FORBES-ROBERTSON, JOHNSTON (1853- ), English actor, was the son of John Forbes-Robertson of Aberdeen, an art critic. He was educated at Charterhouse, and studied at the Royal Academy schools with a view to becoming a painter. But though he kept up his interest in that art, in 1874 he turned to the theatre, making his first appearance in London as Chastelard, in Mary, Queen of Scots. He studied under Samuel Phelps, from whom he learnt the traditions of the tragic stage. He played with the Bancrofts and with John Hare, supported Miss Mary Anderson in both England and America, and also acted at different times with Sir Henry Irving. His refined and artistic style, and beautiful voice and elocution made him a marked man on the English stage, and in Pinero's The Profligate at the Garrick theatre (1889), under Hare's management, he established his position as one of the most individual of London actors. In 1895 he started under his own management at the Lyceum with Mrs Patrick Campbell, producing Romeo and Juliet, Hamlet, Macbeth and also some modern plays; his impersonation as Hamlet was especially fine, and his capacity as a romantic actor was shown to great advantage also in John Davidson's For the Crown and in Maeterlinck's Pelléas and Mélisande. In 1900 he married the actress Gertrude Elliott, with whom, as his leading lady, he appeared at various theatres, producing in subsequent years The Light that Failed, Madeleine Lucette Riley's Mice and Men, and G. Bernard Shaw's Caesar and Cleopatra, Jerome K. Jerome's Passing of the Third Floor Back, etc. His brothers, Ian Robertson (b. 1858) and Norman Forbes (b. 1859), had also been well-known actors from about 1878 onwards.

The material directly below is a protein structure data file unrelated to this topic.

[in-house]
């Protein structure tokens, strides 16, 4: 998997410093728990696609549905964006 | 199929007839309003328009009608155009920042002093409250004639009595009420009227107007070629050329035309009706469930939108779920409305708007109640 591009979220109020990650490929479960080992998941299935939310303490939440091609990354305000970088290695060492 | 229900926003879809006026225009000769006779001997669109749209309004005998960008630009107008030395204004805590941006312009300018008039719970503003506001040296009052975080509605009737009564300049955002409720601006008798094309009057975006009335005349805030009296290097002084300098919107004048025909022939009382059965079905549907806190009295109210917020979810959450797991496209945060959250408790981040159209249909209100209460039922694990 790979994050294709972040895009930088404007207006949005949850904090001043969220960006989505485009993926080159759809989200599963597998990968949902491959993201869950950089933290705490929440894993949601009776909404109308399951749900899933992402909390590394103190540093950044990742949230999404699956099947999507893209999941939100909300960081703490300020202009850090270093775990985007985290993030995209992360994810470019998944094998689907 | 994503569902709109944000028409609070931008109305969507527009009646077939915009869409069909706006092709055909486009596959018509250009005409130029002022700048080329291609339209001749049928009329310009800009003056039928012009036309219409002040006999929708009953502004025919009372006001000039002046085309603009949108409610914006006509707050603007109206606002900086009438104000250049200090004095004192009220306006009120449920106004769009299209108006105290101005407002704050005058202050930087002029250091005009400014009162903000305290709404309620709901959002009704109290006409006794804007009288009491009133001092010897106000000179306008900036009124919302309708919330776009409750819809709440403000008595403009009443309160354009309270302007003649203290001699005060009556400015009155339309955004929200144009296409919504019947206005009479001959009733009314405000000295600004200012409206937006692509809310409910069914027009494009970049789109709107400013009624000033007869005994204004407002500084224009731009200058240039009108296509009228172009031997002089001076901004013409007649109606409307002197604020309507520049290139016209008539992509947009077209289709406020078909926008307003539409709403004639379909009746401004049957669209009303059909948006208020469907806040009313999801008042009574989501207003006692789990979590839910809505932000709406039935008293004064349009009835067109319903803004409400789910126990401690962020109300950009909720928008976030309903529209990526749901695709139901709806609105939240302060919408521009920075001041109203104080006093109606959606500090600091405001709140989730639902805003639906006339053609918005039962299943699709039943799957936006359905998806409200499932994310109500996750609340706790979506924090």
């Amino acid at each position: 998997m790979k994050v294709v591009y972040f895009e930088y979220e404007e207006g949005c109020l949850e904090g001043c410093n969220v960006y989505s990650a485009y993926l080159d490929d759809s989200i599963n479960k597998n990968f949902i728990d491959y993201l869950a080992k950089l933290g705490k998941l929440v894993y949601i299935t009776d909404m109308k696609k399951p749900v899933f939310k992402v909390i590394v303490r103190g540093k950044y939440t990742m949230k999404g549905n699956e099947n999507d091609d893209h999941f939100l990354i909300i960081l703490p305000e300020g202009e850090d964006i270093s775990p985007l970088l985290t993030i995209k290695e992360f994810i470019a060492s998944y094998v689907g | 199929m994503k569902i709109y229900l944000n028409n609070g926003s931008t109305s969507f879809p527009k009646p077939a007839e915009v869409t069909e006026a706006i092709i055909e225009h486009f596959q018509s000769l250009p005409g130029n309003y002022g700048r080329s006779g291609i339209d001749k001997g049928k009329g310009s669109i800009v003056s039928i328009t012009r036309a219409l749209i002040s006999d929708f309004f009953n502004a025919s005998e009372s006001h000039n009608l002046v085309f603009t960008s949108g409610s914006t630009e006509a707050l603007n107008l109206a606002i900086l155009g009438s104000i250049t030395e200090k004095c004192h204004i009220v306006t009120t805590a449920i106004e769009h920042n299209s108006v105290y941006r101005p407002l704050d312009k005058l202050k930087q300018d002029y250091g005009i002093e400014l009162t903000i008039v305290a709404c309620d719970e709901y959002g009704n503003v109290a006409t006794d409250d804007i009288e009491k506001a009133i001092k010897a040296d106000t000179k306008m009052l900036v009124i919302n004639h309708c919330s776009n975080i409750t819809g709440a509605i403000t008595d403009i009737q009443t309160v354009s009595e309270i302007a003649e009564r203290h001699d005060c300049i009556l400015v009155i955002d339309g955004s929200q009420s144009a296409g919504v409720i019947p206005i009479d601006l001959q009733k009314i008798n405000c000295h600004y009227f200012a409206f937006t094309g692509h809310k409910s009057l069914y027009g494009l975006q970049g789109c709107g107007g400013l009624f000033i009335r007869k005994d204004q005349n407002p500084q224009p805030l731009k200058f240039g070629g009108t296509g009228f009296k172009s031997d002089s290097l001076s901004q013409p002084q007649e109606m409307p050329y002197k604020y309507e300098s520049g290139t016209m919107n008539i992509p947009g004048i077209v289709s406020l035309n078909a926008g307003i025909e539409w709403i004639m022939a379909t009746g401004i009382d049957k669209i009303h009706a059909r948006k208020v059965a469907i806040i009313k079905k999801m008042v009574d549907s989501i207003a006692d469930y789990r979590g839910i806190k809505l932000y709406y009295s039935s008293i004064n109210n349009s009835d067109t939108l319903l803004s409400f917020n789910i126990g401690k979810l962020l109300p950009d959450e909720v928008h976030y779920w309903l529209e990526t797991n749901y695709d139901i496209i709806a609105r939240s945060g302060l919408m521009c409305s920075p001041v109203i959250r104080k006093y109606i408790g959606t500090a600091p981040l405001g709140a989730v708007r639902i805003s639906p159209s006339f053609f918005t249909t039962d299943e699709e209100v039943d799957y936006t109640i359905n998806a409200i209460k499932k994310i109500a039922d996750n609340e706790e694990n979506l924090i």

Note - this article incorporates content from Encyclopaedia Britannica, Eleventh Edition, (1910-1911)